US Air Force Pilot Safe After Plane Crashes in Northern Afghanistan

Afghan Air Force A-29 Super Tucano soars over Kabul
An Afghan Air Force A-29 Super Tucano soars over Kabul, Afghanistan, Aug. 14, 2015. (U.S. Air Force photo/Larry E. Reid Jr.)

KABUL, Afghanistan -- A U.S. Air Force pilot is safe after ejecting from an Afghan light attack plane before it crashed in northern Afghanistan, U.S. and Afghan officials said.

The pilot, who has not been identified, was on a training flight in an A-29 Super Tucano on Thursday when the crash occurred, a spokesman for U.S. Forces-Afghanistan said in a statement.

It was unclear if the American was flying alone or with a member of the Afghan air force. The A-29 has two seats but can be flown by one pilot.

Aircraft quickly arrived in the remote valley in Baghlan province where the crash occurred and rescued the pilot, said provincial spokesman Javed Basharat. USFOR-A confirmed the successful rescue operation but did not provide details on the pilot's condition.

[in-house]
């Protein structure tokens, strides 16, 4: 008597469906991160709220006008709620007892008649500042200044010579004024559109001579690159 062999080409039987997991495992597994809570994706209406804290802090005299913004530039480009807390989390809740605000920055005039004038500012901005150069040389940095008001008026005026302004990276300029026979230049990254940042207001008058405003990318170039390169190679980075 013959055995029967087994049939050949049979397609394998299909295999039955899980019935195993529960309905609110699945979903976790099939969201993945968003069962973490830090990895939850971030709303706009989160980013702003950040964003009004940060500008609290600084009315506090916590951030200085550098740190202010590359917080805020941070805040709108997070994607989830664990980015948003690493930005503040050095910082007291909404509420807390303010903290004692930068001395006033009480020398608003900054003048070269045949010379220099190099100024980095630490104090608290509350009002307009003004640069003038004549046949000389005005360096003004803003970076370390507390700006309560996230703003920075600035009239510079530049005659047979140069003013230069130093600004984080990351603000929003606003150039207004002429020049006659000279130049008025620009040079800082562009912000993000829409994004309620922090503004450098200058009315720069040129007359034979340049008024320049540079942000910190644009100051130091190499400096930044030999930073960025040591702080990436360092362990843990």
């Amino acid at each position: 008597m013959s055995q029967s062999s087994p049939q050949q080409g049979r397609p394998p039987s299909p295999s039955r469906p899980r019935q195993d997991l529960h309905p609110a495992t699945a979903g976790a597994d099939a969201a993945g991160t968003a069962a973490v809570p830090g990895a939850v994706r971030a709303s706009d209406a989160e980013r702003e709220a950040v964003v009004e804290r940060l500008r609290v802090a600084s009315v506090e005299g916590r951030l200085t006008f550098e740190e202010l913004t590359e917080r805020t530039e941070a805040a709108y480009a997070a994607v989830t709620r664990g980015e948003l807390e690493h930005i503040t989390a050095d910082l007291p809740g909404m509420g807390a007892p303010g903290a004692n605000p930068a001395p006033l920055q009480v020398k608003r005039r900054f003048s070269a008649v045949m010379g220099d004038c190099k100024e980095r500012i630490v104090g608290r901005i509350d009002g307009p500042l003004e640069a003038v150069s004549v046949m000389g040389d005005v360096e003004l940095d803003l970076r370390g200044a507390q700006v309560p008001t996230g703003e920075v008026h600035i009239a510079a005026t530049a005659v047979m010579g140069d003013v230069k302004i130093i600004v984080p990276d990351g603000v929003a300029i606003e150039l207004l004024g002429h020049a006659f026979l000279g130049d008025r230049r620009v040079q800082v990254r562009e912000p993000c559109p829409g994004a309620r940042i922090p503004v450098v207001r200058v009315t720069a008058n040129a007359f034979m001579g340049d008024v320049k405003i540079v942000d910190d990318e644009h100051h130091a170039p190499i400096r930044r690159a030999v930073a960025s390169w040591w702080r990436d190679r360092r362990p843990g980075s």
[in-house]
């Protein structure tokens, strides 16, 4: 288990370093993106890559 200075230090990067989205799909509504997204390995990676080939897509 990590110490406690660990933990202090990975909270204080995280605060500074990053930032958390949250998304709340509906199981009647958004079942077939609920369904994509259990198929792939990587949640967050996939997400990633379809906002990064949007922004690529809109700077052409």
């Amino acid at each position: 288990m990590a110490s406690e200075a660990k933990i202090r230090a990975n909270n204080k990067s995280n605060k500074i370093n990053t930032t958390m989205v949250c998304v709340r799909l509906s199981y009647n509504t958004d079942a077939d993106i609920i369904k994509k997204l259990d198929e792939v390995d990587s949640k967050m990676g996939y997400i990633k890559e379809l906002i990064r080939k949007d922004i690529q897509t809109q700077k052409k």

Preliminary indications are that mechanical issues caused the crash, USFOR-A said.

The crash could be heard throughout Baghlan's mountainous Doshi district, one local said.

"I was working on the roof of my house and a big sound echoed in the mountains," said Mohammad Kabir.

The Embraer/Sierra Nevada Corp.-made A-29 turboprop is the Afghan air force's main light attack aircraft. Twenty-nine Afghan pilots are qualified to fly the 15 A-29s in the country, a Pentagon report to Congress said last month.

Training for Afghan A-29 pilots shifted from Moody Air Force Base in Georgia to Afghanistan this fall, and continues to be led by U.S. Air Force instructors, the report said.

Zubair Babakarkhail contributed to this report.

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